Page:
citizenship. He mandated total redistribution of the land and exiled all people
    who disagreed with him. Kleisthenes became a tyrant in 508 BC. He was an

    Aristocrat who was dedicated to Democracy. He divided Athens in to ten tribes
    based on geographical distribution and increased the Boule to 500 citizens.

    Through his reforms common citizens acquired a new sense of power with which
    they could come to expect and eventually to demand that all matters of
    significance be submitted to their Assembly for discussion and then decision.

    This opened the way for the advanced form of Democracy. The result of tyrants
    and reformers was the creation of the most democratic government in world
    history. All officials were randomly chosen by lot. The revived Ecclesia had
    full and final authority of the making and execution of laws. Juries were
    comprised of all citizens who chose to take part in the trial. In order to keep
    aristocrats from gaining control, Athenians adopted a policy of Ostracism, or
    exile, for those who would attempt to restore the Aristocracy. Although not all
    persons living in Athens had these political rights, no other Democracy in human
    history has provided such a magnificent level of participation. This political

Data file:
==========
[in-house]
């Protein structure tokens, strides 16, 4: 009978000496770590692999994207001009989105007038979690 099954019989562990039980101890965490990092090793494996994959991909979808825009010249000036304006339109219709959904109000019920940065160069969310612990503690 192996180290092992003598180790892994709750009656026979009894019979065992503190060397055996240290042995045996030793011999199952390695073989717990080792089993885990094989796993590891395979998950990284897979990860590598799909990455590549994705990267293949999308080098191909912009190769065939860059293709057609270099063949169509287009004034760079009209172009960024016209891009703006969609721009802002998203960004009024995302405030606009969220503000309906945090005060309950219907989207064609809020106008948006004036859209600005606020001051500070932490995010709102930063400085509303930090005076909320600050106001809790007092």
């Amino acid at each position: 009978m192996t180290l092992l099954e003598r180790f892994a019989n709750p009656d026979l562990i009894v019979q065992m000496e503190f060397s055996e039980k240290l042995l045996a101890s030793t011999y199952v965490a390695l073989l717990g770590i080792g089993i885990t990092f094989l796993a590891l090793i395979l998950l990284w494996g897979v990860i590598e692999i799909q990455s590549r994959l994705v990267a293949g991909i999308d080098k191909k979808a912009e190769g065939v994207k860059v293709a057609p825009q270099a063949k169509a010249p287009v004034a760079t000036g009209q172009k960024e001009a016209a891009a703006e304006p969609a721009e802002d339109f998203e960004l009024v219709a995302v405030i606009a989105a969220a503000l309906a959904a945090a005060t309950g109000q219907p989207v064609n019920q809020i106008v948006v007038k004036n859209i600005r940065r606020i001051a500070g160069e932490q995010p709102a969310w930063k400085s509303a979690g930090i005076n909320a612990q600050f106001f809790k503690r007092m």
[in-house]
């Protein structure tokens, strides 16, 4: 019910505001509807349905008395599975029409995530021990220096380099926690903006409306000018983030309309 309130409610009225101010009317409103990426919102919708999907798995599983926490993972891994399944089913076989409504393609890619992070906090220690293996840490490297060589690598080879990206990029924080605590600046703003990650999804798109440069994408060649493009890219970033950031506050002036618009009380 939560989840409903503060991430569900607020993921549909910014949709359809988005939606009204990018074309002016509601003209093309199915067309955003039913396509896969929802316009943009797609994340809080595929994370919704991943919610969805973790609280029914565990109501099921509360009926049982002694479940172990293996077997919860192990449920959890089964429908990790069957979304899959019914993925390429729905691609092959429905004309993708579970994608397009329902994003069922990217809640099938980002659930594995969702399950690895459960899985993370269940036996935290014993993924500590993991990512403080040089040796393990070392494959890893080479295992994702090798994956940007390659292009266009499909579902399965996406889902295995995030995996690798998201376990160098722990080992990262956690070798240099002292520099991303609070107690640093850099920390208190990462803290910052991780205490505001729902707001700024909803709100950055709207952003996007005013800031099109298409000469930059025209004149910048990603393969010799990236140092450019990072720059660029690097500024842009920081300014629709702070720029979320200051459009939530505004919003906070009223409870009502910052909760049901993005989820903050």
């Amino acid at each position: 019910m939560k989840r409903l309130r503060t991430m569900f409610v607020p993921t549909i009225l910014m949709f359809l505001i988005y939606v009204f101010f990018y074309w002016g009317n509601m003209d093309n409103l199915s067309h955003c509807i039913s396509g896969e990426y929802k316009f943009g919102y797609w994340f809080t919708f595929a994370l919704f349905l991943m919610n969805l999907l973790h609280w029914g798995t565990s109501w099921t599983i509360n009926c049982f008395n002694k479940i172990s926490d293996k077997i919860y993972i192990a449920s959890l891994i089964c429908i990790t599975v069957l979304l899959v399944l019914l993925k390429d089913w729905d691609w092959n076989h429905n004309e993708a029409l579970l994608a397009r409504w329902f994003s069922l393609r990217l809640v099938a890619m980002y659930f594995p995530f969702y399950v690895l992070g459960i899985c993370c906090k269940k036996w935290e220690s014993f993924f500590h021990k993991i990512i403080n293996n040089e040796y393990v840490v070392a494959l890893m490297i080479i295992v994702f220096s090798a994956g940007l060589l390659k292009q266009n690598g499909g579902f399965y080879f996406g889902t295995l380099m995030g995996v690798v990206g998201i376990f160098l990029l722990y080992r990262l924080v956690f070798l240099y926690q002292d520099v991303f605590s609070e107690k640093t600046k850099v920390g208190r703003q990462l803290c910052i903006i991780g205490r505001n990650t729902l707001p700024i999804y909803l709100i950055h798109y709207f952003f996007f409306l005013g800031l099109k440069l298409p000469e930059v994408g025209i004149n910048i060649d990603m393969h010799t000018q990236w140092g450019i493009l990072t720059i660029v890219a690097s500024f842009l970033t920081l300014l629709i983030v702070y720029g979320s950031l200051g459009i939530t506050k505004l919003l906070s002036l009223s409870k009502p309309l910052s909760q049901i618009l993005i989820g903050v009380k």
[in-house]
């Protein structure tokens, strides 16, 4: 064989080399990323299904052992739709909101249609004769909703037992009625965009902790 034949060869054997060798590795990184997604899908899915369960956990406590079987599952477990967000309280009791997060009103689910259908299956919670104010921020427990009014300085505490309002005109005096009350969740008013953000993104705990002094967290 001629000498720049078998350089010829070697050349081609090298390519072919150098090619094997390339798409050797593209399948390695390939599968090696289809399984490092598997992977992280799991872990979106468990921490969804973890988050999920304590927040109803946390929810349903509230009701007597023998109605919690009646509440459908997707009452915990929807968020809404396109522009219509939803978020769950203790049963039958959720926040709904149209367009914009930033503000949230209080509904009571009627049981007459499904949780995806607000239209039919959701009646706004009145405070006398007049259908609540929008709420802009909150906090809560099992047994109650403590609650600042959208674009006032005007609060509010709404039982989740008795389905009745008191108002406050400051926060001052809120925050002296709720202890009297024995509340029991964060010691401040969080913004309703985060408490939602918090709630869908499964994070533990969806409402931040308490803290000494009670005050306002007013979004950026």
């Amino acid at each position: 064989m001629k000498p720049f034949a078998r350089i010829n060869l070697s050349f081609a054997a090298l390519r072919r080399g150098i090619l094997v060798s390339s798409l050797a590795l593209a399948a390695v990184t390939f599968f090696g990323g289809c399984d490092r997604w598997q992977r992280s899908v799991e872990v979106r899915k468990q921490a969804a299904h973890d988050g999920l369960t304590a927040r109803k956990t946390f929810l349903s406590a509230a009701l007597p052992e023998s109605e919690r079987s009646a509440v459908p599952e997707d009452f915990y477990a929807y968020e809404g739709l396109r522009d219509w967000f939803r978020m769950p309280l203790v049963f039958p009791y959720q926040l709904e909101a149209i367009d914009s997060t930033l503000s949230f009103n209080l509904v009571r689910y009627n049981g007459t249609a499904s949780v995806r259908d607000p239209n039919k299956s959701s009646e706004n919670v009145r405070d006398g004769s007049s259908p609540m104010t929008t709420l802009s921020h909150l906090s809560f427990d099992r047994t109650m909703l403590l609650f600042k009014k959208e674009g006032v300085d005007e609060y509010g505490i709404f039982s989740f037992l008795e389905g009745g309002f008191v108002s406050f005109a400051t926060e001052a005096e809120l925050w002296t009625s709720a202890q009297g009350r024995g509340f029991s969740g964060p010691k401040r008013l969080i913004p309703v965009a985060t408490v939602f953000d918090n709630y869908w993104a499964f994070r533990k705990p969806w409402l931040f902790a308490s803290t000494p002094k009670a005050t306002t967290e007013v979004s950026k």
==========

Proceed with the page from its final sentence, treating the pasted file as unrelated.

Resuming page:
system, quite innovative for its times, shaped a society of a distinct
    character, of great sensibility and of unusual cultural achievements. The
    individual citizen, willing to throw himself into the political fray had an
    impressive array of powers. He could propose a law, which, if it found enough
    support, could be formulated by the Council of 500, put on the agenda of a later

    http://www.xsbusiness.com/Politics/Democracy-In-Athens.html

    The notable aspects are the dictators. There is a direct line between enforced reform leading to more representation, which then leads to mob rule, which then leads back to dictatorship.

    It doesn’t always happen. But nor is it adequate to call it historical ignorance to simply state that history is frozen in time, that Athens was this and was only ever this. This wasn’t true for Athens and it won’t be true for the US either.


  6. Now I am going away to do my breakfast, later than having
    my breakfast coming again to read additional news.